The Lyndhurst Antiques Centre New Forest ?
The Lyndhurst Antique Centre is situated in the heart of the picturesque New Forest area of Hampshire. We offer visitors a wide range of antiques, collectables and gifts. Our shop stocks everything from antique furniture and clocks to porcelain and jewellery. You will them tucked away behind the main shopping street of Lyndhurst High Street.
The Woods Cyclery Hampshire
The Woods Cycling Club was formed in the summer of 2009 by a group of friends who wanted to get back into cycling after many years away. We are based at the beautiful and historic Woodlands Park, near Winchester, Hants. The club has grown steadily since then with members from all over the UK as well as overseas.
What is The Southampton Treasure Hunt Trail
The trail will take you through the streets of Southampton, past some of our most famous landmarks and into a number of hidden locations. You’ll be able to find clues at each location which will lead you on your way to finding the treasure! It’s free to join but there may be small charges depending upon how far along you go.
Burley Village of Witches Mystery Treasure Trail
The Burley Village of Witches Mystery is a series of eight mystery trails that are located in the village. The trail begins at the end of Main Street and ends on the back side of the building where it starts again. Each trail has its own theme, such as “the history of witches” or “ghosts”. There are also two other trails called “Haunted Trails”, which take place outside of the village. These include one for children and another for adults.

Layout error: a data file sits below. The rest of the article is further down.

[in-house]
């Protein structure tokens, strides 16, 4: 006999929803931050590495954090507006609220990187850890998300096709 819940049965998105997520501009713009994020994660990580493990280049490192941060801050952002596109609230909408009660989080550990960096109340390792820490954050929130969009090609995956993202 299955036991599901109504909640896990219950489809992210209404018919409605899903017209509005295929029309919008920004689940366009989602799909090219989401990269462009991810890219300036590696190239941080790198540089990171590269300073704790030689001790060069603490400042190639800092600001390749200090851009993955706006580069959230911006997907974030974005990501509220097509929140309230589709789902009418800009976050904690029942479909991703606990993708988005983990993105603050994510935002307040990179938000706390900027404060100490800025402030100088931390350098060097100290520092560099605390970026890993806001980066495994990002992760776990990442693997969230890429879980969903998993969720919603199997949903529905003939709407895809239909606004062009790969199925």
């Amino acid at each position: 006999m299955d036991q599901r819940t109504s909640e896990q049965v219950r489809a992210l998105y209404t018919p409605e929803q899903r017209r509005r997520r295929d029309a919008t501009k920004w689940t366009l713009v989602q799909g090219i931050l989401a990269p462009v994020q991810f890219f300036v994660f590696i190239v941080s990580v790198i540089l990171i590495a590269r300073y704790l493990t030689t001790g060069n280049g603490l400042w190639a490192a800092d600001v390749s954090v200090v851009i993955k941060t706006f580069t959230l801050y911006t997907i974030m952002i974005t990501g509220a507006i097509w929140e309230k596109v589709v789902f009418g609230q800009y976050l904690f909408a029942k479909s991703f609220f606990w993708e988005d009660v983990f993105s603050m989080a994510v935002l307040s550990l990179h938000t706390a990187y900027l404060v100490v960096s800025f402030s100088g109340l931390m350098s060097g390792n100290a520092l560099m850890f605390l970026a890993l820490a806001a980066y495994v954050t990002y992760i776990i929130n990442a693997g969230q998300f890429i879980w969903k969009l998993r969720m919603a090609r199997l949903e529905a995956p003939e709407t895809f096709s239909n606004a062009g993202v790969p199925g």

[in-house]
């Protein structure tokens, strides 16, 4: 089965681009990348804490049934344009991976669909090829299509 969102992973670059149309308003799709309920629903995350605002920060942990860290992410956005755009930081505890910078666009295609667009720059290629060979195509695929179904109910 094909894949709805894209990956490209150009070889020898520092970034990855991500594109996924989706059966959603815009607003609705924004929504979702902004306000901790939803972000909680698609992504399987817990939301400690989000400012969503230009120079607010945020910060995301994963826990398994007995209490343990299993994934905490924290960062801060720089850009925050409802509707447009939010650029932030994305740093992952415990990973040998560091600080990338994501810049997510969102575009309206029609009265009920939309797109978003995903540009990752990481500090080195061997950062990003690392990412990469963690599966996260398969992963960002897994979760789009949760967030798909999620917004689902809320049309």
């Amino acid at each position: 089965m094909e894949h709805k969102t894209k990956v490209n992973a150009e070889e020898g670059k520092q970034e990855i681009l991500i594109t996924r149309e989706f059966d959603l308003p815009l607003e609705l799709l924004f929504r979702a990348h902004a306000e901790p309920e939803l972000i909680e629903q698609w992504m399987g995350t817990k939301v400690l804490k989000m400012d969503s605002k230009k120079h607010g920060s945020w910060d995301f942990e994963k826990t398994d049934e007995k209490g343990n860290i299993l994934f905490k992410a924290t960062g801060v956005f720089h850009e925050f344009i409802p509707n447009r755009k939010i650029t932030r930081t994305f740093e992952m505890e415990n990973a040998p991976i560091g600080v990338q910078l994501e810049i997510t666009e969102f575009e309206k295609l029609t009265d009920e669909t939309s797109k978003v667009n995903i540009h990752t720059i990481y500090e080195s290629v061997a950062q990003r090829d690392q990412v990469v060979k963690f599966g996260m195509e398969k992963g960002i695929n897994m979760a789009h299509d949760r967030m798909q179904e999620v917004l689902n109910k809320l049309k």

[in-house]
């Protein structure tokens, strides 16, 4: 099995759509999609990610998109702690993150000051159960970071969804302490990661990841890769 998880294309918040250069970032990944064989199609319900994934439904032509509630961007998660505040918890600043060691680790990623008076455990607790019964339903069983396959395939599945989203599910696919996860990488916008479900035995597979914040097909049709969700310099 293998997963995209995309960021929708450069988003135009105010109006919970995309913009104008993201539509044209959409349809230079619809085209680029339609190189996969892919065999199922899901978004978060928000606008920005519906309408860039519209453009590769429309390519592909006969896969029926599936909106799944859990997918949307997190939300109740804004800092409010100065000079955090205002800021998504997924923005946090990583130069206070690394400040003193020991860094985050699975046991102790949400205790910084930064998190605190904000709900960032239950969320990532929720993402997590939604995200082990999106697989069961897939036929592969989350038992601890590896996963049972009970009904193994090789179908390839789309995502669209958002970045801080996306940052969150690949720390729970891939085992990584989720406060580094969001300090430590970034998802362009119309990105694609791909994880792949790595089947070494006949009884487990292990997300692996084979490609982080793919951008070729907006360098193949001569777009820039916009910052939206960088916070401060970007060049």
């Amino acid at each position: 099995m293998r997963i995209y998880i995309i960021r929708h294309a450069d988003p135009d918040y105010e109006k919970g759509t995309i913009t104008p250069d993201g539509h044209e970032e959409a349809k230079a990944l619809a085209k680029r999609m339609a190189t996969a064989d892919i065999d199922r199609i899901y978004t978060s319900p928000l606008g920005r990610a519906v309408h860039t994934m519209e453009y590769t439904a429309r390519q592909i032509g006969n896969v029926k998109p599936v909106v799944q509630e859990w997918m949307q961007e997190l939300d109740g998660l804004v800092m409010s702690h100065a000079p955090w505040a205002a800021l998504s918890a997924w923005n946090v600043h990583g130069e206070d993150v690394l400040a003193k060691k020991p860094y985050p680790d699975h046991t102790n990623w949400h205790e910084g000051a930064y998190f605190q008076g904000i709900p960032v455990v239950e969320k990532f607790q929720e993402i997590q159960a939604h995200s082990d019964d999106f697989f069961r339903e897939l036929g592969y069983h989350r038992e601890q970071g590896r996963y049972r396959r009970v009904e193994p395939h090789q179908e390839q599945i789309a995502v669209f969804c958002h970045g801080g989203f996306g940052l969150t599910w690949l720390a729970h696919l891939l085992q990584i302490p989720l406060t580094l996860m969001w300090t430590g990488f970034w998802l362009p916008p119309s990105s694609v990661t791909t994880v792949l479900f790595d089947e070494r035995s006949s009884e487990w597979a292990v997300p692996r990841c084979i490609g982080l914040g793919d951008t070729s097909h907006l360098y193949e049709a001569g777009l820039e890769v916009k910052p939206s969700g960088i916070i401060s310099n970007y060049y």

All three trails begin at the same point and end at different points around town. There are no fees associated with any of the trails; however, donations can be made to help support the upkeep of the trails. To learn more about the trails please click here.
Exbury Gardens, a large estate in Surrey, England. It was built by Sir John Evelyn and his wife Margaret Cavendish for their son William who died at age 16 of smallpox on 6 July 1706. The gardens were designed to be an example of English landscape gardening with its classical style. They are now open to the public as part of the National Trust’s property portfolio.
The house itself has been restored and opened to visitors.
Burley Villa School of Riding